So, the concept of “Guest Workers” is then introduced to explain away the illegalities involved by those who are in the country illegally. They become “workers” and “immigrants” and “migrants” and anyone who objects to their illegalities is deemed to be “anti immigrant,” just as the Declaration of Independence — our country’s regal document establishing our very terms as a nation — is reduced to misquotes and a manipulation of terms to suit and accommodate ‘the market” that is irreverant to the heart and soul of what the United States is all about: a nation of laws. Mostly I think it ‘s manipulated to accommodate political interests but those are not, in my view at these times, the best interests of the country as to inspiration nor as to leadership for a better future and conditional improvements of our present.

No, these mashings of our very founding principles are the wiggle-room, mumbo-jumbo mushings of the English language that are corroding confidence in every single political figure and representative of illegal aliens — by whatever name — in the perceptions of most Americans.

BD21298.gif And, as if that’s not bad enough, here is the dreadful lowered standard of language (and perception as indicated in the statement and language themselves) that a member of our present-day United States Senate has to say about his peers: “…(Colorado Senator Ken Salazar), elaborating on what it would take to pass new immigration laws in both the Senate and the U.S. House, Salazar said he hoped that ‘the president can himself weigh in and try to make sure that the House crazies don’t derail a workable immigration reform package.'”

“Immigration reform” is not synonymous with “curtailing/preventing illegal immigration.” The point from Salazar’s perspective (as also from some others) is that illgal immigration be “reperceived” in a comfortable fashion contrary to our United States context of laws, and that legislation be manipulated to accommodate that reworking of legal context, and worse, to punish and ridicule those who refer to reality otherwise. No one is then “illegal” but is in fact “an immigrant” despite our immigration laws and despite the inabilit or refusal by many to observe them — most Americans want to know why our laws are ignored and even disdained and think that indicates a poor candidate for citizenship among those refusing to participate in a legal process.

And, most wonder if the sensibility and civic awareness of other countries are grander than our own such that ours must adopt theirs, why so many come to the U.S. at all — the bare truth here is that they aren’t seeking citizenship and thus, they are not immigrating legally and are not behaving legally once they’re here and many have no plans to do so. People such as Salazar (among others) want increased accommodaton for all of that and decreased respect for the laws of the United States and it sure seems to be racially motivated based upon people such as Salazar and the many statements he has made in that regard. Call it “open borders” but I call it anarchy and the undermining of our very founding principles themselves.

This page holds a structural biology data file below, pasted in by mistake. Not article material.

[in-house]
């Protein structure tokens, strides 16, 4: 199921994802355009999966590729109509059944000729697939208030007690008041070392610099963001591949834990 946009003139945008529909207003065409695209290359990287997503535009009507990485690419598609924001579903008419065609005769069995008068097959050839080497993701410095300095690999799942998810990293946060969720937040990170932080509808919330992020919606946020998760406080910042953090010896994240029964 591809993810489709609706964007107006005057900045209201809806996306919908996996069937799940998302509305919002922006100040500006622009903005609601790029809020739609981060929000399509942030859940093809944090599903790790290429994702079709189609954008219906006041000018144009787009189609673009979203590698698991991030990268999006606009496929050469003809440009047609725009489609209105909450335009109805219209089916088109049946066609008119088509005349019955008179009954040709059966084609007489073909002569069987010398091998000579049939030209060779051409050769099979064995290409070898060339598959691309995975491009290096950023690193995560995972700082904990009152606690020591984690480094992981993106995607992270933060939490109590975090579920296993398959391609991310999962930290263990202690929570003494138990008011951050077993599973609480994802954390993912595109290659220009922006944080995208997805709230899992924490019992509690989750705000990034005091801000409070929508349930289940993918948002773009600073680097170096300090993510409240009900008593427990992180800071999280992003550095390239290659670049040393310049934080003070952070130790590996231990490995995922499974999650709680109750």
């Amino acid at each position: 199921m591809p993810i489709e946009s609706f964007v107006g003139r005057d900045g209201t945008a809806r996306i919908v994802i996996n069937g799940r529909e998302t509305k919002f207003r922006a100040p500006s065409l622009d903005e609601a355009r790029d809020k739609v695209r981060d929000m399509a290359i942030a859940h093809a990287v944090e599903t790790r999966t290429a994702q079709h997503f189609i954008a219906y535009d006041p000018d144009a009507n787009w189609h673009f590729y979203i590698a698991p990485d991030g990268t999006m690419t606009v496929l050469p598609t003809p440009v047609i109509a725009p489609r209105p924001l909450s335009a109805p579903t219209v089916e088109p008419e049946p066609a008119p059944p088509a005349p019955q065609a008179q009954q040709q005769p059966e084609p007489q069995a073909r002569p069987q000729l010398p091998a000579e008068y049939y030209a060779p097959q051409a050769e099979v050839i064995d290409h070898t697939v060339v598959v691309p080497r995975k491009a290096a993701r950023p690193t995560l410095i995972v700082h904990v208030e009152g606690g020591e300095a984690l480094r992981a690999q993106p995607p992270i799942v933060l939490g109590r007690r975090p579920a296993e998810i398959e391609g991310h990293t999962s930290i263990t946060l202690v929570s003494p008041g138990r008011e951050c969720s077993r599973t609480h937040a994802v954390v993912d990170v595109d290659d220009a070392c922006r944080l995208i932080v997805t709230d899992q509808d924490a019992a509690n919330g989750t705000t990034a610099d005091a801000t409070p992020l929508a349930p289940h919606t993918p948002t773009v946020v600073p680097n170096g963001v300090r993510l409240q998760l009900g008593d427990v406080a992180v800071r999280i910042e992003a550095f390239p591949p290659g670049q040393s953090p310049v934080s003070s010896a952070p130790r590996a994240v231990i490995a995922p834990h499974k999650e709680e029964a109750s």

Our Declaration of Independence — that glorious and intelligent work by inspired, studious and creative individuals braving enough originality to create a new and unique form of government — is today reduced to missquotes and manipulations to enable illegal behaviors and to attempts to shame Americans who will not engage in those illegalities by support or direct contribution to what they find offensive.

BD21298.gif The Declaration of Independence ALSO says, however, this:

“…But when a long train of abuses and usurpations, pursuing invariably the same Object evinces a design to reduce them under absolute Despotism, it is their right, it is their duty, to throw off such Government, and to provide new Guards for their future security. — Such has been the patient sufferance of these Colonies; and such is now the necessity which constrains them to alter their former Systems of Government. The history of the present King of Great Britain is a history of repeated injuries and usurpations, all having in direct object the establishment of an absolute Tyranny over these States. To prove this, let Facts be submitted to a candid world…”

BD21298.gif President Bush and Senator Salazar and various professors of poltical science, all included here with a noticable daliance and relationship with Mexico, should take note. Perhaps it is Mexico we Americans should change but first, we need to militarize our Southern border. And then we need to deport illegal aliens and prevent more from entering the United States.

And then President Bush or a later Administration can propose a “Guest Worker” program that solicits “workers” where they live and organizes a legal process by which “workers” — if that’s, indeed, what they are — can apply, be approved by and then complete a “Guest Worker” stint in the United States and then return home. Because that’s not going to happen without a certain degree of law enforcement and militarizing our Southern border, specifically, as made necessary by ongoing failure by “migrants” and “guests” who don’t or won’t ask permission to enter before they walk in the back door.